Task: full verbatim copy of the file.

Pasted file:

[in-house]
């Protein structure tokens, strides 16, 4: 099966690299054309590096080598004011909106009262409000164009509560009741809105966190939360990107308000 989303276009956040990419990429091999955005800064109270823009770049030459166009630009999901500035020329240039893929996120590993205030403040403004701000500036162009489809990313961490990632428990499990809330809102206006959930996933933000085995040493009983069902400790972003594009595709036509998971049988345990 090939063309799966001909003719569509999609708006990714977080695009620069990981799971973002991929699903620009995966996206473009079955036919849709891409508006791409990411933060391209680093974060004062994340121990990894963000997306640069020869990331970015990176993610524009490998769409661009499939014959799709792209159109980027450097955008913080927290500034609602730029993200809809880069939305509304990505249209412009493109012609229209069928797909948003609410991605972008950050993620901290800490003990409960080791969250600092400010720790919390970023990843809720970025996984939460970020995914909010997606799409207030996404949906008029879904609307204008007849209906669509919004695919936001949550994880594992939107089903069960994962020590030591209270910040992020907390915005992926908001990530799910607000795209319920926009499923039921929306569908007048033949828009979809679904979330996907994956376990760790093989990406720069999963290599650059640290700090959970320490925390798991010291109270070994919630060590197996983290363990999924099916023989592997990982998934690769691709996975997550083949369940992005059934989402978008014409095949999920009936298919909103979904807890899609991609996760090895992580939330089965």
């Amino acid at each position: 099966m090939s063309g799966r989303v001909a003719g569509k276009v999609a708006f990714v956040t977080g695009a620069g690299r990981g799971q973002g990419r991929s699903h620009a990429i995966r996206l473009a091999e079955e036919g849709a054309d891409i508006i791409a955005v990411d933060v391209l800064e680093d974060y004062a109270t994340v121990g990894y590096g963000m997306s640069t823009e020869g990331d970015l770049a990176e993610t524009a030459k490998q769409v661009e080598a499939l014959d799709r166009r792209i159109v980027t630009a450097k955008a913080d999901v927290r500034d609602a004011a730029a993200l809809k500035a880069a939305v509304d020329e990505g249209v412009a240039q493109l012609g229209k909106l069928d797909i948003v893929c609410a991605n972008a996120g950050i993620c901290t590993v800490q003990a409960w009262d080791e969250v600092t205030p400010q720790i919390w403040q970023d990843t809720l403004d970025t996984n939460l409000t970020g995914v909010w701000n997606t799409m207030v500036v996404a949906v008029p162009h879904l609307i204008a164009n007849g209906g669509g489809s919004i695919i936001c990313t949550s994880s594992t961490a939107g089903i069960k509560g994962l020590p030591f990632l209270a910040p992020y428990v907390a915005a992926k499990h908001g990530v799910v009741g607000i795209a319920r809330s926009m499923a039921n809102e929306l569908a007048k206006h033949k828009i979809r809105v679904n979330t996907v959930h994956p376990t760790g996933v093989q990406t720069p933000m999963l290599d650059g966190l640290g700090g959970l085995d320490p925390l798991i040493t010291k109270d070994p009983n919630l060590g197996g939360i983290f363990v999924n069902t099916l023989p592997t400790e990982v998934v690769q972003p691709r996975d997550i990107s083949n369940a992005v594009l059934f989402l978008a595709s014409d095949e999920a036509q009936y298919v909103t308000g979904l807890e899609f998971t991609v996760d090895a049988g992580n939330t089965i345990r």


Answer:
[in-house]
């Protein structure tokens, strides 16, 4: 099966690299054309590096080598004011909106009262409000164009509560009741809105966190939360990107308000 989303276009956040990419990429091999955005800064109270823009770049030459166009630009999901500035020329240039893929996120590993205030403040403004701000500036162009489809990313961490990632428990499990809330809102206006959930996933933000085995040493009983069902400790972003594009595709036509998971049988345990 090939063309799966001909003719569509999609708006990714977080695009620069990981799971973002991929699903620009995966996206473009079955036919849709891409508006791409990411933060391209680093974060004062994340121990990894963000997306640069020869990331970015990176993610524009490998769409661009499939014959799709792209159109980027450097955008913080927290500034609602730029993200809809880069939305509304990505249209412009493109012609229209069928797909948003609410991605972008950050993620901290800490003990409960080791969250600092400010720790919390970023990843809720970025996984939460970020995914909010997606799409207030996404949906008029879904609307204008007849209906669509919004695919936001949550994880594992939107089903069960994962020590030591209270910040992020907390915005992926908001990530799910607000795209319920926009499923039921929306569908007048033949828009979809679904979330996907994956376990760790093989990406720069999963290599650059640290700090959970320490925390798991010291109270070994919630060590197996983290363990999924099916023989592997990982998934690769691709996975997550083949369940992005059934989402978008014409095949999920009936298919909103979904807890899609991609996760090895992580939330089965």
């Amino acid at each position: 099966m090939s063309g799966r989303v001909a003719g569509k276009v999609a708006f990714v956040t977080g695009a620069g690299r990981g799971q973002g990419r991929s699903h620009a990429i995966r996206l473009a091999e079955e036919g849709a054309d891409i508006i791409a955005v990411d933060v391209l800064e680093d974060y004062a109270t994340v121990g990894y590096g963000m997306s640069t823009e020869g990331d970015l770049a990176e993610t524009a030459k490998q769409v661009e080598a499939l014959d799709r166009r792209i159109v980027t630009a450097k955008a913080d999901v927290r500034d609602a004011a730029a993200l809809k500035a880069a939305v509304d020329e990505g249209v412009a240039q493109l012609g229209k909106l069928d797909i948003v893929c609410a991605n972008a996120g950050i993620c901290t590993v800490q003990a409960w009262d080791e969250v600092t205030p400010q720790i919390w403040q970023d990843t809720l403004d970025t996984n939460l409000t970020g995914v909010w701000n997606t799409m207030v500036v996404a949906v008029p162009h879904l609307i204008a164009n007849g209906g669509g489809s919004i695919i936001c990313t949550s994880s594992t961490a939107g089903i069960k509560g994962l020590p030591f990632l209270a910040p992020y428990v907390a915005a992926k499990h908001g990530v799910v009741g607000i795209a319920r809330s926009m499923a039921n809102e929306l569908a007048k206006h033949k828009i979809r809105v679904n979330t996907v959930h994956p376990t760790g996933v093989q990406t720069p933000m999963l290599d650059g966190l640290g700090g959970l085995d320490p925390l798991i040493t010291k109270d070994p009983n919630l060590g197996g939360i983290f363990v999924n069902t099916l023989p592997t400790e990982v998934v690769q972003p691709r996975d997550i990107s083949n369940a992005v594009l059934f989402l978008a595709s014409d095949e999920a036509q009936y298919v909103t308000g979904l807890e899609f998971t991609v996760d090895a049988g992580n939330t089965i345990r």